Dry Eyes 

What are dry eyes?

Dry eyes are extremely common. They cause the eyes to feel sore, gritty and sometimes it may even feel like a foreign body has entered the eye. Occasionally a ‘dry eye’ may become red, or even watery!

Dry eyes are more common as we age. They can be worsened at the end of the day, in air-conditioning or windy environments. They are particularly common if reading or using a computer for prolonged periods of time. Some systemic diseases (such as rheumatoid arthritis) can cause dry eyes.

How do I treat the symptoms?

Lubricating drops are the mainstay of treatment. There are many different types of drops available. Most patients find that they need to put the drops in approximately 3-4 times per day. If your symptoms are still significant, you should increase the frequency of application until your symptoms are relieved. If you are still in discomfort, then try changing to a different drop. 

Eyelid sprays are available over the counter and these can also be effective in some patients.

Flax seed and fish oil capsules have been shown to also help with dry eye.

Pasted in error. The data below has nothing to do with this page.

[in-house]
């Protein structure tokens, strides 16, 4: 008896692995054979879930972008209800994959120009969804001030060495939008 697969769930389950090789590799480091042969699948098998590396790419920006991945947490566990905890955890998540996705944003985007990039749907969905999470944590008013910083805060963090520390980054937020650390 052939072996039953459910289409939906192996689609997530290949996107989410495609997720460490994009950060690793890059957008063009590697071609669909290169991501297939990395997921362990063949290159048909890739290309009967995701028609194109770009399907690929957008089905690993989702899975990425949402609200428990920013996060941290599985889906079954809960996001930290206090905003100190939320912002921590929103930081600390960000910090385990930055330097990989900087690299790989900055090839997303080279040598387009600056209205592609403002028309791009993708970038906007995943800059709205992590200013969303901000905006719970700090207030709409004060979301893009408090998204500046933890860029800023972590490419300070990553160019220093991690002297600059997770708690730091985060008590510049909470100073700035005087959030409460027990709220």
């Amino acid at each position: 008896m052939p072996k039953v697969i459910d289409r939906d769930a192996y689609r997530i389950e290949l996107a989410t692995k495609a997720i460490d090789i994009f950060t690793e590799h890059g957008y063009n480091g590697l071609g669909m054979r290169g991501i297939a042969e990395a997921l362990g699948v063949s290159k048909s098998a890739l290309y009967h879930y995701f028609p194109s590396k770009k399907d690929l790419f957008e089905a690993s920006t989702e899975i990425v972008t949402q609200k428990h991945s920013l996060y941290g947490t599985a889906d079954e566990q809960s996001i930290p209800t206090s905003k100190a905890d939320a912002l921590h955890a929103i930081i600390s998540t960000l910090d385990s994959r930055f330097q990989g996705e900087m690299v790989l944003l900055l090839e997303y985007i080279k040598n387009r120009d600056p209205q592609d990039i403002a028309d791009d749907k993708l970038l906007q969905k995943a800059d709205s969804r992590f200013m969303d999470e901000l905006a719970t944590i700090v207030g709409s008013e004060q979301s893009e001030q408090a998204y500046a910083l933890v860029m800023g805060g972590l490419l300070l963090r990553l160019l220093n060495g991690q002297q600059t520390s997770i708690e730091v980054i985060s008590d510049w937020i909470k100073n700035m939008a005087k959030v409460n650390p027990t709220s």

In very severe cases, other treatments may be available.

Treating any blepharitis can also help. This involves cleaning the eye with eyelid cleansers (such as sterilid), using warm compresses and effective lid massage.

Remember, it is also important to avoid factors that increase the dryness of your eyes (for example, reducing your exposure to air-conditioning and taking breaks when in front of the computer and reading).

Dr Joshua Yuen

Dr Joshua is an experienced consultant ophthalmic surgeon, who specialises in retinal diseases and cataract surgery... read more

Dr Brad Johnson

Dr Johnson is an experienced consultant ophthalmic surgeon, who specialises in retinal diseases and cataract surgery... read more